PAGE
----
BitLit partners with HarperCollins; Julia Turner named editor in chief of Slate; the burdens placed upon writers of color in academia; and other news.
Governor responds to hubbub over North Carolina poet laureate; hearing for imprisoned poet in Cameroon; Chin Music Press opens new store and exhibit space; and other news.
Illinois legislature revives “Amazon tax”; an open letter to Librarian of Congress James Billington; the state of Washington’s new poet laureate; and other news.
Andrew Wylie versus Amazon; an online reading in honor of Asian Pacific American Heritage Month; North Korea’s bookstores; and other news.
The Bible as America’s favorite book; the popularity of Rumi; an introduction to the best Chinese literature in translation; and other news.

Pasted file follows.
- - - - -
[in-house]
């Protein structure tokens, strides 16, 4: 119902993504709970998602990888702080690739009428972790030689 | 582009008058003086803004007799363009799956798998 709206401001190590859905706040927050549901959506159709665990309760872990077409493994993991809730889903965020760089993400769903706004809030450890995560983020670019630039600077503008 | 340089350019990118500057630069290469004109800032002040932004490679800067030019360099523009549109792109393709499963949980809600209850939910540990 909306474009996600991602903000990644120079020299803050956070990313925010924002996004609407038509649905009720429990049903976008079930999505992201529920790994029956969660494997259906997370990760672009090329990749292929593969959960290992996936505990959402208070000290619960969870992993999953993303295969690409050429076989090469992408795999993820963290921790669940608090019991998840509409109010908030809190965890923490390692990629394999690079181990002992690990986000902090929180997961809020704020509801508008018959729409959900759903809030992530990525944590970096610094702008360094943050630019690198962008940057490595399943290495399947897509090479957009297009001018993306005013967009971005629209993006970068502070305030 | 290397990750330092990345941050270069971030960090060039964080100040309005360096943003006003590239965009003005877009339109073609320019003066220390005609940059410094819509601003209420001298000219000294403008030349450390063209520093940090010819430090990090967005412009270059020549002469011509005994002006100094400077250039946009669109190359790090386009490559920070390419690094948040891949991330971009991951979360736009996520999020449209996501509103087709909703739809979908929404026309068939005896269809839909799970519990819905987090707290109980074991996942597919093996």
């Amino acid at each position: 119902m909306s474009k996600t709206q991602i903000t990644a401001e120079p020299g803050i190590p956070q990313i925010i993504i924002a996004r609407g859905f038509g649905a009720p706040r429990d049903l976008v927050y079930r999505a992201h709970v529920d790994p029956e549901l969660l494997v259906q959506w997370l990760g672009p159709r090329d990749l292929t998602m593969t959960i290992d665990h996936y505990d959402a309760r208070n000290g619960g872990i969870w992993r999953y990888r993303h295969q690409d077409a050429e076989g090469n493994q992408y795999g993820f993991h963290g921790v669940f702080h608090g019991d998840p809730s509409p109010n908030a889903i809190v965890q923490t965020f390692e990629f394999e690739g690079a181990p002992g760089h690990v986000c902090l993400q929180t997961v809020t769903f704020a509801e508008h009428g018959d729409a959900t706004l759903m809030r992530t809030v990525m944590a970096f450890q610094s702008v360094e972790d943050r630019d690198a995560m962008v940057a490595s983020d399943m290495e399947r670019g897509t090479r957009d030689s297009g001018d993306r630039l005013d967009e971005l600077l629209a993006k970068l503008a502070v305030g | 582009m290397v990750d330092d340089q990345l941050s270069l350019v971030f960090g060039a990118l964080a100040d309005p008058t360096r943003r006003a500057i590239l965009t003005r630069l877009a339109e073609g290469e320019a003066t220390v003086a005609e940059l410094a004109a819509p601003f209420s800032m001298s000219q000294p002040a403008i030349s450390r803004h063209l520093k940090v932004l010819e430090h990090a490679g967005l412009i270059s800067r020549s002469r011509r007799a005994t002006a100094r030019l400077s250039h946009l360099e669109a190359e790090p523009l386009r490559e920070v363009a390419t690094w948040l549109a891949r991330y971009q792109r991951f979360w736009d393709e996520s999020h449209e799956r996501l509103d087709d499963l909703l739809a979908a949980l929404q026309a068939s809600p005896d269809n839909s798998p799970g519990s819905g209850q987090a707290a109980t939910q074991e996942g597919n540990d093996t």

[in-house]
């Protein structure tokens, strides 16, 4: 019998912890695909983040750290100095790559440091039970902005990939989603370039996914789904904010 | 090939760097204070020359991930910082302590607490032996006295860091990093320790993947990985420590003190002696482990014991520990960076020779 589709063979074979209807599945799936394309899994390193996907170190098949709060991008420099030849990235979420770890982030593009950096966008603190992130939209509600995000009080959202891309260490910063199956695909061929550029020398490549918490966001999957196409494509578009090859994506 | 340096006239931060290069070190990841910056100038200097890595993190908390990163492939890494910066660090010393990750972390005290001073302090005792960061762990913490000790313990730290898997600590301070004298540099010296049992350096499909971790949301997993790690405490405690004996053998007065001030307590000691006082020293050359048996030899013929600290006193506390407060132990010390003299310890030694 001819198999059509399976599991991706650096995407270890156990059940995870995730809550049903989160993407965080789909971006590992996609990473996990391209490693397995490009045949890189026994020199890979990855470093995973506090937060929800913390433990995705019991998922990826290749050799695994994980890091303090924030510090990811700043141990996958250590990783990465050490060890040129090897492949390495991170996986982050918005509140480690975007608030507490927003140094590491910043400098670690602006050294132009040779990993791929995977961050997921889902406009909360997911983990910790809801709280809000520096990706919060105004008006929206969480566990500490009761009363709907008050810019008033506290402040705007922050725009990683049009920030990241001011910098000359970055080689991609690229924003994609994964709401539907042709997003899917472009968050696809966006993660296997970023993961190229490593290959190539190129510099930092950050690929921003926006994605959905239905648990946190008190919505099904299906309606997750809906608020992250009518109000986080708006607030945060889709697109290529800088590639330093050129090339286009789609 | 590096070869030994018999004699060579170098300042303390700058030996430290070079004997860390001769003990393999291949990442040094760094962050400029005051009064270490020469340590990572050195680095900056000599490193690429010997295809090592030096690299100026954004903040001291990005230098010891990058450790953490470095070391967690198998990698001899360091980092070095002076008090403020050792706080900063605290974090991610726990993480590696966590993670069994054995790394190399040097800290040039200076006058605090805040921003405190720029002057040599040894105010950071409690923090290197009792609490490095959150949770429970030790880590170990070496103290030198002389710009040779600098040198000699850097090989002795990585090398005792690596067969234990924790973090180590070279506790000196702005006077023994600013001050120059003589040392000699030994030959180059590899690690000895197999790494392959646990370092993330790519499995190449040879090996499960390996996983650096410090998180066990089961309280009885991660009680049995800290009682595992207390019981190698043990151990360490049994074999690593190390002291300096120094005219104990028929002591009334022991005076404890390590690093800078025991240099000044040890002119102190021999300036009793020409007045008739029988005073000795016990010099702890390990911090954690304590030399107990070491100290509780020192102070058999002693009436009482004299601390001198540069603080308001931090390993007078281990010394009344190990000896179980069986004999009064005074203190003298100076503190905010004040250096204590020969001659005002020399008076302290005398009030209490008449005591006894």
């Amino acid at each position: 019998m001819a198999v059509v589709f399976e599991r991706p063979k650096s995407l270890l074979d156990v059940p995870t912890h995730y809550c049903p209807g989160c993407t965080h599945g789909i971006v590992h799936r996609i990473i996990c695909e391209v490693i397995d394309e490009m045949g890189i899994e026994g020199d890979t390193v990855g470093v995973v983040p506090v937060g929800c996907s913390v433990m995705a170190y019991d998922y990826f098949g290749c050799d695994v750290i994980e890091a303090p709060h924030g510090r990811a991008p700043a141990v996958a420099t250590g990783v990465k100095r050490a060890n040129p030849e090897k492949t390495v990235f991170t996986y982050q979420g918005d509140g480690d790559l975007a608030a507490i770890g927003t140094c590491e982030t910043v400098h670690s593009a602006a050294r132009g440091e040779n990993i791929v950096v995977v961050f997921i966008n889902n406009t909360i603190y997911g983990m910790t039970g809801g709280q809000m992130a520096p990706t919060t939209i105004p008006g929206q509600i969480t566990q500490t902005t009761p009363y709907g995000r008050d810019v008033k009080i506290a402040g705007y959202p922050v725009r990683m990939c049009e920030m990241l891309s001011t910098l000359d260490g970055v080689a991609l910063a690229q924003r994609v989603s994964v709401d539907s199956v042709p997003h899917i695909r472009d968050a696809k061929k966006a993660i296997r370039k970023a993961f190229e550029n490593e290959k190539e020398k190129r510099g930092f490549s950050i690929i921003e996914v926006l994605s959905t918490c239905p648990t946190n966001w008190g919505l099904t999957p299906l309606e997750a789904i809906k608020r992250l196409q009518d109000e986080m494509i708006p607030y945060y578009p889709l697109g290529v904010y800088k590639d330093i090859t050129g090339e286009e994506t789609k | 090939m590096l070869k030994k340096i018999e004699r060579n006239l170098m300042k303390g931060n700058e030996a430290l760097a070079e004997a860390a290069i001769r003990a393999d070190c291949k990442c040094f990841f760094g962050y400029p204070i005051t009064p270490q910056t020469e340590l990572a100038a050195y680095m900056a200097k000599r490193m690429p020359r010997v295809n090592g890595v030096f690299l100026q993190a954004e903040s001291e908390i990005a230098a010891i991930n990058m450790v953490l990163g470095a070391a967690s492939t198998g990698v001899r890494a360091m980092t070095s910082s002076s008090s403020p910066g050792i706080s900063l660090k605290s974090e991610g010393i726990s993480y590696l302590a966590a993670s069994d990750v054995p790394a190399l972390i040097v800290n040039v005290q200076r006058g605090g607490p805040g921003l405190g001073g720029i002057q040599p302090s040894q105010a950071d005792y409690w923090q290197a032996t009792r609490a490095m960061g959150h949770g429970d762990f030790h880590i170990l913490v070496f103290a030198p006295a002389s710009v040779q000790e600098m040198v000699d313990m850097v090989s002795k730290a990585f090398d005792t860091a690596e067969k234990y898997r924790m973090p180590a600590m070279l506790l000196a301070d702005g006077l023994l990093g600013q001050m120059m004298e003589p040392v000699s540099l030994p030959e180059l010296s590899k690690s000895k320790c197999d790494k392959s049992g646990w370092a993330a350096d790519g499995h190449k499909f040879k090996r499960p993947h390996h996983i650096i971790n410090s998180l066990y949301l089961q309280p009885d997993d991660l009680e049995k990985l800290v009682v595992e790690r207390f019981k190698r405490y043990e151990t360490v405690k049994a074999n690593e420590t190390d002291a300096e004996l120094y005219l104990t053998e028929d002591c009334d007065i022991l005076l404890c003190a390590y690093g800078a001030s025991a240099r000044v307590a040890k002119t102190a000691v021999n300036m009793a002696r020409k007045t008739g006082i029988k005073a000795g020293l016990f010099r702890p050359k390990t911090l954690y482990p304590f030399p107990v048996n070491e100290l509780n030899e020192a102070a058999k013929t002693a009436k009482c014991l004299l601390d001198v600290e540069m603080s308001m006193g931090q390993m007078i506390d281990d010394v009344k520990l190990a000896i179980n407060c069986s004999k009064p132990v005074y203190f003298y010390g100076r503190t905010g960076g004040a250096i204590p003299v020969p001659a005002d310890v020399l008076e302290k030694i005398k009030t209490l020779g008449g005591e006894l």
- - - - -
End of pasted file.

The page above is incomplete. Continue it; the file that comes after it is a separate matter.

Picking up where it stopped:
In her second novel, Julie Otsuka returns to the chapter in Japanese American history that captured the attention of so many fans of her debut: the relocation camps of World War II.
Cathy Park Hong is a poet interested in the porous boundaries between languages and cultures. In her newest collection, Dance Dance Revolution (Norton, 2007), winner of the 2006 Barnard Women Poets Prize, Hong creates a poem sequence that takes place in a future city called the Desert. It is in this tourist town, modeled on the likes of Las Vegas and Dubai, that Hong introduces the Guide, an amalgam of new and extinct English dialects, Korean, Latin, Spanish, and other miscellaneous pidgins. Acting as the reader's escort, Hong uses the Guide to address the issues of identity, both personally and geographically, in an increasingly globalized world.